Advanced strategies for Google remarketing
Advanced strategies for Google remarketing
I caught up for a coffee with New Zealand based search marketer, Mick Gibson last week. For years, Mick’s been helping companies large and small with their AdWords Campaigns. We’ve recently started working with Mick and have asked him to audit some of our larger AdWords Accounts to ensure we’re achieving the best performance possible for our clients. He’s somewhat of a guru.
One of the things Mick kindly shared with me was his experience and advanced tactics with Google AdWords relatively new product, Google Remarketing (which I blogged about when it first came out in April 2010).
Whatever you think about Remarketing, I’d venture to say that it’s here to stay.
Rather than me re-write Mick’s whitepaper (and claim all the credit) I thought it best to publish it in its entirety.
AdWords Remarketing is:
- A quick and easy way to follow-up on the ‘unidentified’ people who pass through your website without making contact or purchasing.
- A way to put forward reminder/follow-up offers to visitors to your site - without you even having to know who they are.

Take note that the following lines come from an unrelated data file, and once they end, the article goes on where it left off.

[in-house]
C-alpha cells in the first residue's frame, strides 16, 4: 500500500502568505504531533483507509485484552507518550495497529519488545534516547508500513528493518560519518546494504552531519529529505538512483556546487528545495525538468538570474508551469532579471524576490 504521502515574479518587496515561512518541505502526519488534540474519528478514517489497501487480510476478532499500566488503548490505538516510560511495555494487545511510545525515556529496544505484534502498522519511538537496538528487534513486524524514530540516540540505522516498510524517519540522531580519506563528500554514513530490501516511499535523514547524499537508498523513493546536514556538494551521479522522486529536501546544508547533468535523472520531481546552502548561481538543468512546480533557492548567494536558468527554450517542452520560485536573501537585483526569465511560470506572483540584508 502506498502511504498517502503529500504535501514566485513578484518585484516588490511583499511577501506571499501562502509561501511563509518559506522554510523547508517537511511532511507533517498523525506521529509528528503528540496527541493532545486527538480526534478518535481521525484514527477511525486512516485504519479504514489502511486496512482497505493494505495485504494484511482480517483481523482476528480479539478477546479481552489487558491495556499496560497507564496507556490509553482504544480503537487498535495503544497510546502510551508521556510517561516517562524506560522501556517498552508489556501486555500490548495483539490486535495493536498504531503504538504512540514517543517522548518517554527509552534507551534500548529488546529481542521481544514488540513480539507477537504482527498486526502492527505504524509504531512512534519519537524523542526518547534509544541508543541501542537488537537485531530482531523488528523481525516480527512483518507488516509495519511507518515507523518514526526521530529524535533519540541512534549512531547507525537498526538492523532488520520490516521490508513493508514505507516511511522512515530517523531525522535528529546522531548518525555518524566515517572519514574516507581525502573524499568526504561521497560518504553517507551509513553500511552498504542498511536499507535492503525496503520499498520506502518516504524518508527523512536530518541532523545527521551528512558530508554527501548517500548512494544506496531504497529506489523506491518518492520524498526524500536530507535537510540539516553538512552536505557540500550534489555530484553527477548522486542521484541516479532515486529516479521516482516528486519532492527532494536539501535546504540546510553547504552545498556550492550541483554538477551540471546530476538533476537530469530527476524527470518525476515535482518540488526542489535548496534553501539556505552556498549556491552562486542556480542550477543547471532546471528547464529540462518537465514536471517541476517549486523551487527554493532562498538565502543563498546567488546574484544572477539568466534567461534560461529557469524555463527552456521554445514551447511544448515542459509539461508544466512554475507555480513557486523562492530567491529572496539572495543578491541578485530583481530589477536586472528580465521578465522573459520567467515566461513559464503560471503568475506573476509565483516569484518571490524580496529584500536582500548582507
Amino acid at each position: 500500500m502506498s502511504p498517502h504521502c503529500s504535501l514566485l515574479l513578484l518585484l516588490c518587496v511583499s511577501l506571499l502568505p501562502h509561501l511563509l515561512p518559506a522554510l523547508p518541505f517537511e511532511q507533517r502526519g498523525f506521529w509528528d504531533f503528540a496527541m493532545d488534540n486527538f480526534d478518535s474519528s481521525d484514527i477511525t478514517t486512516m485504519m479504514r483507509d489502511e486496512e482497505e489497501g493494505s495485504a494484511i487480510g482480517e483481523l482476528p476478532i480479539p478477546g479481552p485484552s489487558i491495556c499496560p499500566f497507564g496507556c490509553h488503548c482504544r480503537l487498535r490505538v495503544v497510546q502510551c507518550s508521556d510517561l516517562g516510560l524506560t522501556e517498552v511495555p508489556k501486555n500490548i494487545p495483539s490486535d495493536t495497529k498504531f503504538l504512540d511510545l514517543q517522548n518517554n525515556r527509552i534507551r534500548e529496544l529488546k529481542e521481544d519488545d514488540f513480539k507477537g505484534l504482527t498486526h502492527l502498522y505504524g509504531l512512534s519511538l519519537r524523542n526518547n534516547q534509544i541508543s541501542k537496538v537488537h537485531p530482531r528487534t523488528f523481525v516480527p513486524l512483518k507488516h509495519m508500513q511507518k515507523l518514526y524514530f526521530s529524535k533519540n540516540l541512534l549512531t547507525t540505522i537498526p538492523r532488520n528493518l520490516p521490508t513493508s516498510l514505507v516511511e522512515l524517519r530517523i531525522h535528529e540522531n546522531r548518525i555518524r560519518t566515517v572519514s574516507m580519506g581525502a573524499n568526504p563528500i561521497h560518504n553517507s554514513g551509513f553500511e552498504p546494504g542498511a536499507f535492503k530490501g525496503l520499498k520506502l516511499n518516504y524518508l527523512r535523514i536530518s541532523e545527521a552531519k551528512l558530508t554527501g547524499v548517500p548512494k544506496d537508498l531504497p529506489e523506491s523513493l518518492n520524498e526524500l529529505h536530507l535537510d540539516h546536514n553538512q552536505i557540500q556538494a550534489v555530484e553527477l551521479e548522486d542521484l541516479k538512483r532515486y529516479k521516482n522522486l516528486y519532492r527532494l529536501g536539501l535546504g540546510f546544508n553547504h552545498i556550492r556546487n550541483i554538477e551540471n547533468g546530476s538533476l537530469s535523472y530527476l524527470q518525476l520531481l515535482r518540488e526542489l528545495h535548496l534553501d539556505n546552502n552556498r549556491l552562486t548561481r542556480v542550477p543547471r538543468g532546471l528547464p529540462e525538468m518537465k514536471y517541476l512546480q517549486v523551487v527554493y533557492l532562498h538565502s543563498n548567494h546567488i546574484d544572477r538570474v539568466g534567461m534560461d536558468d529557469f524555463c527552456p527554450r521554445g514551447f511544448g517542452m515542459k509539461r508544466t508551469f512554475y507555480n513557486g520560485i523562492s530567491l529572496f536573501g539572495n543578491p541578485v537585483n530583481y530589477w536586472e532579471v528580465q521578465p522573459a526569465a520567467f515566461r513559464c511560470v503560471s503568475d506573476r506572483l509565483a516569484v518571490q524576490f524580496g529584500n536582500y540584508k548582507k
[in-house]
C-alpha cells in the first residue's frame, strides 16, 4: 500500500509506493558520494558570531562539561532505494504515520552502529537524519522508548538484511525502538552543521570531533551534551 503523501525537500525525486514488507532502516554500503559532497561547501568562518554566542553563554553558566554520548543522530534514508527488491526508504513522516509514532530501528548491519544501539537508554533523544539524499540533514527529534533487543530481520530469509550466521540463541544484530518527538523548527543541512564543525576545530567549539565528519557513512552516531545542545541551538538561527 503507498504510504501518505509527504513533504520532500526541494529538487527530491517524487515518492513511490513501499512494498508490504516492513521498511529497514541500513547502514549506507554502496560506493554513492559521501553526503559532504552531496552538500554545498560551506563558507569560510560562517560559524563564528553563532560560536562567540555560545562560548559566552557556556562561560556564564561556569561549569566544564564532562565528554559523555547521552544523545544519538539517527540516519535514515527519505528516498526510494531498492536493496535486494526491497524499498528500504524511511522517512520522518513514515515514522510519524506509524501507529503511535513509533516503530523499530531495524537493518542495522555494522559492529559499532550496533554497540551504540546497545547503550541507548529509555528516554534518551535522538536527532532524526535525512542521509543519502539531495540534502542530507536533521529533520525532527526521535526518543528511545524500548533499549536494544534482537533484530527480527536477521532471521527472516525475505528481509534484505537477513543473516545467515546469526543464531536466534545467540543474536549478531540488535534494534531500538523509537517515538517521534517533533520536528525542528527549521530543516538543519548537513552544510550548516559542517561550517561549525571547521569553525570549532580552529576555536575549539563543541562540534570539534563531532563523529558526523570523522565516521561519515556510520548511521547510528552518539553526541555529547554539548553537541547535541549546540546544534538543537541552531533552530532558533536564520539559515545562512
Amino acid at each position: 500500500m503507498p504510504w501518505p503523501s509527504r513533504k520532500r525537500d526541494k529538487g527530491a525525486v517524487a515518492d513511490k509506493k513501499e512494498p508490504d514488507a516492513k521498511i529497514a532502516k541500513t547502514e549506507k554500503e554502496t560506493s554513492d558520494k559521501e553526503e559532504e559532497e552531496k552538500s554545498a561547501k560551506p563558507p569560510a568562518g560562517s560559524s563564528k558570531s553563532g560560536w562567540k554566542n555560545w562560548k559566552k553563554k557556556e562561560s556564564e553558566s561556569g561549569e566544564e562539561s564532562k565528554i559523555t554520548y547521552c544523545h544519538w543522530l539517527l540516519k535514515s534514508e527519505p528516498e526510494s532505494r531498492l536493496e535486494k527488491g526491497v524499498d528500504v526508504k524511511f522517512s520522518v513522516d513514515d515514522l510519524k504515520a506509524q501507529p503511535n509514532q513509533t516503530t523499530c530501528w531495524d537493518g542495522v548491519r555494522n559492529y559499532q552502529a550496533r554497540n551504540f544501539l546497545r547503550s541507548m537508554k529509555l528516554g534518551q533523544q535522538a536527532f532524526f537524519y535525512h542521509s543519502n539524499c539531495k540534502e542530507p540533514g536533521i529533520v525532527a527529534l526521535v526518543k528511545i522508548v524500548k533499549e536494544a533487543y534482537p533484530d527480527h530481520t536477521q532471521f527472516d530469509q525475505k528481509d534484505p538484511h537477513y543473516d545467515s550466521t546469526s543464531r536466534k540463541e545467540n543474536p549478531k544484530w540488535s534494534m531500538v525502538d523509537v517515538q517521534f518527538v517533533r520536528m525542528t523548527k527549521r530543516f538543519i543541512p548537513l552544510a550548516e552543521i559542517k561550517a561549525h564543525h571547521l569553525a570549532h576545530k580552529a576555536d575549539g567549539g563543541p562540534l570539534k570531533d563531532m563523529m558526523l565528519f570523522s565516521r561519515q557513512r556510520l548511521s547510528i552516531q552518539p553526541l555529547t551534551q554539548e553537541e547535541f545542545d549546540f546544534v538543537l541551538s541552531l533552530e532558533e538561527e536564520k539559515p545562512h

- Being able to create different follow-up campaigns for different offerings you have (and for specific time periods and locations).
In short, Google AdWords Remarketing allows you to follow-up visitors to your website - with smart targeted display advertising. So as to ‘nudge’ them to return, reconsider what you offer – and ultimately do business with you.
- A New Zealand online retailer adds remarketing codes to their website.
- The remarketing codes start to build up an ‘audience’ list.
- A set of “follow-up” Text and Display/Banner Ads are created.
- When the audience list reaches 500 – follow-up ads are activated.
- These Ads start to ‘follow’ the people that have visited the retailers website (but HAVEN’T yet purchased).
- The length of time ads follow previous visitors can, and is, specified, so after a certain period (such as 120 days) the ads stop “following visitors”.
- Visitors who HAVE purchased, get added to a separate list and AREN’T followed.